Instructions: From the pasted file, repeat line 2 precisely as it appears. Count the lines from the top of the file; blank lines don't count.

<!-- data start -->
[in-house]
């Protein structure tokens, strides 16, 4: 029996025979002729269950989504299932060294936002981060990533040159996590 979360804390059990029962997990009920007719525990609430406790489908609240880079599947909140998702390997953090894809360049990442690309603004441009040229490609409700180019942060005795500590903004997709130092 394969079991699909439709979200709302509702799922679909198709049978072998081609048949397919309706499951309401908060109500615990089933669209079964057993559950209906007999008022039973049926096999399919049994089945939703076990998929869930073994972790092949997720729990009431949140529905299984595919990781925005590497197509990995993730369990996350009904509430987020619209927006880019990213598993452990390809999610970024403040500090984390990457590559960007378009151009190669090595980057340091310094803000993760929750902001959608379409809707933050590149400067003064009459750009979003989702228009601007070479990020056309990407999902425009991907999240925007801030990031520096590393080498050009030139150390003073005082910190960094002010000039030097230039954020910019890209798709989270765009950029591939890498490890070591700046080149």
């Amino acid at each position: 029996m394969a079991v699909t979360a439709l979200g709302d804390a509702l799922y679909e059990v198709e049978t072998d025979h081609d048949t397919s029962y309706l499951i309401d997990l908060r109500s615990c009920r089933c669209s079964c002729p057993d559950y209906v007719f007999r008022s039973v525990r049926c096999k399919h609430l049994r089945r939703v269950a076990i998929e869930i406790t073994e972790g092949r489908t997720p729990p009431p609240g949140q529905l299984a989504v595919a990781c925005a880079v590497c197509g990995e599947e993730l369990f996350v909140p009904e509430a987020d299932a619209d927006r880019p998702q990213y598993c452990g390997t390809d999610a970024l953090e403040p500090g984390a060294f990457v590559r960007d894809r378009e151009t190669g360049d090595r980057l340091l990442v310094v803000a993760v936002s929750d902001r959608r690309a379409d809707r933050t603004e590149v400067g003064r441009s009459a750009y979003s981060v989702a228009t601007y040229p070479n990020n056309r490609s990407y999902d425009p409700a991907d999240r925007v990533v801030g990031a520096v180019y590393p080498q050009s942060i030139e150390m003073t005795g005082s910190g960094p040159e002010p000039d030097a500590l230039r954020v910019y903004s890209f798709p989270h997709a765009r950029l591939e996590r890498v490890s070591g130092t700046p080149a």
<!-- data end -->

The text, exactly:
């Protein structure tokens, strides 16, 4: 029996025979002729269950989504299932060294936002981060990533040159996590 979360804390059990029962997990009920007719525990609430406790489908609240880079599947909140998702390997953090894809360049990442690309603004441009040229490609409700180019942060005795500590903004997709130092 394969079991699909439709979200709302509702799922679909198709049978072998081609048949397919309706499951309401908060109500615990089933669209079964057993559950209906007999008022039973049926096999399919049994089945939703076990998929869930073994972790092949997720729990009431949140529905299984595919990781925005590497197509990995993730369990996350009904509430987020619209927006880019990213598993452990390809999610970024403040500090984390990457590559960007378009151009190669090595980057340091310094803000993760929750902001959608379409809707933050590149400067003064009459750009979003989702228009601007070479990020056309990407999902425009991907999240925007801030990031520096590393080498050009030139150390003073005082910190960094002010000039030097230039954020910019890209798709989270765009950029591939890498490890070591700046080149």